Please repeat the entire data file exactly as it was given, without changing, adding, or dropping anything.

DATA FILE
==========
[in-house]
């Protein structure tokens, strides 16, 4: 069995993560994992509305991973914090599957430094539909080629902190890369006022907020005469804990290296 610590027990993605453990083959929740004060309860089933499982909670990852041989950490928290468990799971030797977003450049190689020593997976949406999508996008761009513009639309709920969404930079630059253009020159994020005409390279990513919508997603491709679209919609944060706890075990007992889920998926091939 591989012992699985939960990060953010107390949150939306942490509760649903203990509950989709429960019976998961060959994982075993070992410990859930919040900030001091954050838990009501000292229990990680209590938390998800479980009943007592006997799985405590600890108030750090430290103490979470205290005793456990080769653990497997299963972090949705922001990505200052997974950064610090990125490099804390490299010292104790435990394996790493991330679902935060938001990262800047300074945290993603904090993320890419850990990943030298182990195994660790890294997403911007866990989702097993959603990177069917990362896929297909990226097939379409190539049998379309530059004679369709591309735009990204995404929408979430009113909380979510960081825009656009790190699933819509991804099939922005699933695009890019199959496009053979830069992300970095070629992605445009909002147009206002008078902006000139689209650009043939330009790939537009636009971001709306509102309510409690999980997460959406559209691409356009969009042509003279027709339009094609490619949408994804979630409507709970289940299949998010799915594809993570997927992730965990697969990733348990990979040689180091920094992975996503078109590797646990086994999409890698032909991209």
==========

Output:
[in-house]
């Protein structure tokens, strides 16, 4: 069995993560994992509305991973914090599957430094539909080629902190890369006022907020005469804990290296 610590027990993605453990083959929740004060309860089933499982909670990852041989950490928290468990799971030797977003450049190689020593997976949406999508996008761009513009639309709920969404930079630059253009020159994020005409390279990513919508997603491709679209919609944060706890075990007992889920998926091939 591989012992699985939960990060953010107390949150939306942490509760649903203990509950989709429960019976998961060959994982075993070992410990859930919040900030001091954050838990009501000292229990990680209590938390998800479980009943007592006997799985405590600890108030750090430290103490979470205290005793456990080769653990497997299963972090949705922001990505200052997974950064610090990125490099804390490299010292104790435990394996790493991330679902935060938001990262800047300074945290993603904090993320890419850990990943030298182990195994660790890294997403911007866990989702097993959603990177069917990362896929297909990226097939379409190539049998379309530059004679369709591309735009990204995404929408979430009113909380979510960081825009656009790190699933819509991804099939922005699933695009890019199959496009053979830069992300970095070629992605445009909002147009206002008078902006000139689209650009043939330009790939537009636009971001709306509102309510409690999980997460959406559209691409356009969009042509003279027709339009094609490619949408994804979630409507709970289940299949998010799915594809993570997927992730965990697969990733348990990979040689180091920094992975996503078109590797646990086994999409890698032909991209």